October 2014: Exhibition "Sacred Silence" at The Iona College Council on the Arts

 The Artist at the opening of the exhibition.

The Artist at the opening of the exhibition.

Four local icon painters, Chantal Heinegg, Ofelia Manero, Barbara Vartenigian and Marek Czarnecki wish to share their practice of the Christian sacred art of iconography.

They use the same traditional materials and techniques that were used centuries ago: dry pigments mixed with egg emulsion; consecutive layers of colored paint on the white surface of a wooden board primed with chalk or plaster mixed with rabbit skin glue; and usually complemented with the application of gold leaf.

The colors are blended from dark to light, representing our own spiritual journey, in an attempt to reveal the divine quality of the icon’s subject, whose light originates from within and therefore casts no shadow. Perspective is inverted, so that the converging point is in the heart of the viewer and not on a distant horizon behind the subject. And as concerns the prototype itself,  we need only look to the works of iconographers who have gone before us to find the model upon which we can concentrate our efforts to bring forth the life and illumination within them.   

An icon, in its most fundamental meaning, is an image of Jesus, Mary, the saints, or some event from Holy Scripture or Christian history. Tracing its origins back to the catacombs of Rome and the funerary portraits of Fayum, iconography has tenaciously  survived as a traditional art despite the turbulent iconoclastic movements of the 8th century and, more recently, the Soviet era. It perseveres into the present time, now experiencing an international re-kindling.
 
Icons are windows, a manifestation of the intersection between human and divine worlds. They are a means of instruction, instruments of prayer and meditation for the iconographer and the viewer alike. Once known as the "bible of the poor" in a time when so few had the privilege of literacy, this form of transmission touches the heart and feeling of the viewer with more immediacy than a written text. It is also why we refer to the “writing” of an icon. The icon expresses a deep and vibrant silence, their timeless quality as relevant today as it was so many centuries ago.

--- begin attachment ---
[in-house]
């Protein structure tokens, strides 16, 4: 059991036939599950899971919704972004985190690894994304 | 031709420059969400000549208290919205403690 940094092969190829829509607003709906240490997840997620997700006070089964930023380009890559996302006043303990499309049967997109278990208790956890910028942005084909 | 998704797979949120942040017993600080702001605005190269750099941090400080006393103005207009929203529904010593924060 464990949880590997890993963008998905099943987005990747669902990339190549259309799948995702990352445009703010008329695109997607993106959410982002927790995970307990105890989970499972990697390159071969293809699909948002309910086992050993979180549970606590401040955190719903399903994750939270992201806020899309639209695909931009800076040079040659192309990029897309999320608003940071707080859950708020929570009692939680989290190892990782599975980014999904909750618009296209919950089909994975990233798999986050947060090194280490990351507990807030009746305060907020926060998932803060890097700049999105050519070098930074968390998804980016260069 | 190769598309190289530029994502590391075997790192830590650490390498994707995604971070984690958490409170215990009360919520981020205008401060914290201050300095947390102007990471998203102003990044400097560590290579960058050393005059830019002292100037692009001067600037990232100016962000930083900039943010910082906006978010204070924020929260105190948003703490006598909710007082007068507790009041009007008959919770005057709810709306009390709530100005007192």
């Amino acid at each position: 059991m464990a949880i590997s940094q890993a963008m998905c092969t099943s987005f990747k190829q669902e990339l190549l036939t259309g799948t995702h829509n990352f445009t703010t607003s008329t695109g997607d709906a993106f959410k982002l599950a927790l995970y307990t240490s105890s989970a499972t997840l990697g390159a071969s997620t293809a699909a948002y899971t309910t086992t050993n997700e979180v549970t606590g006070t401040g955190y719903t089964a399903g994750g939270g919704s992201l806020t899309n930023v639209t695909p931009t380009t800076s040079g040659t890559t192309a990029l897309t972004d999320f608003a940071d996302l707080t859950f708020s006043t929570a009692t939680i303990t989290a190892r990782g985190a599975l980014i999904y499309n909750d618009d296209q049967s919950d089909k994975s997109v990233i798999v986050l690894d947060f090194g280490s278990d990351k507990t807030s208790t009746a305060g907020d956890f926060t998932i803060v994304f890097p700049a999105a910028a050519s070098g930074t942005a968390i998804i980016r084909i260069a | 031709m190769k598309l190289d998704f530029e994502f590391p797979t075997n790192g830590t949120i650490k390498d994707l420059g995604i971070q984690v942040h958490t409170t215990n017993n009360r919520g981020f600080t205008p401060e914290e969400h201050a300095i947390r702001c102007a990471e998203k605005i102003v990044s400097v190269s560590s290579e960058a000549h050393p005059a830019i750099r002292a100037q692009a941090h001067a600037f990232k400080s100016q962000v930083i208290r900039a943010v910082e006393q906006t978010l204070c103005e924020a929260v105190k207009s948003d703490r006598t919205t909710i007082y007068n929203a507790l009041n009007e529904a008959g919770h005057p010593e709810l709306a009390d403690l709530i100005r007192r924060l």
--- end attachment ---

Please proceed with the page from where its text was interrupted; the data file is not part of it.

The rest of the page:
The four painters are "place-keepers". They work in gratitude to the prototypes, spirituality and techniques of historical Eastern Orthodox iconography. Yet as Catholics, they are also answering an ecumenical call expressed at the Second Vatican Council to return to the apostolic simplicity of an early undivided church.  Through a respectful adherence to the traditions of iconography, they are re-experiencing the foundations of all Christian art. In this exhibition, we hope to offer the viewer a deeper insight into the process and possibilities of this endeavor and to share our search for this Sacred Silence.

April 2014: Class w/ Alexander Stalnov in Pistoia, Italy (Doubting Thomas)

In April of 2014, I had the pleasure of returning to Pistoia for another class with Alexander Stalnov. This class was devoted to writing "The Incredulity of Thomas" or "Doubting Thomas" based on a prototype by the Russian iconographer Dionisi (c. 1500). The original hangs in the Russian museum in Saint Petersburg.

 Working in the studio space.

Working in the studio space.

 The studio.

The studio.

 The Maestro

The Maestro

 My work in progress...

My work in progress...

 Still a work in progress...

Still a work in progress...

 The completed icon.

The completed icon.

October 2012: Class w/ Alexander Stalnov in Pistoia, Italy (Christ Halki)

In October 2012, I participated in a class with Maestro Alexander Stalnov in Pistoia, Italy. Along with 15 other students, I worked on the icon Christ Halki based upon a prototype located in the Cathedral of the Dormition in the Kremlin, Moscow.

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Initial drawing on gilded board.

Students gilding the background and kovcheg.

Sample board and typical studio space.

  Maestro Alexander Stalnov correcting some of my work.

Maestro Alexander Stalnov correcting some of my work.

Here is a photograph of my work toward the end of the nine-day class. You can see two enlargements of the prototype that help guide my work. The sketch at the lower left shows the first two lights on the Sankir.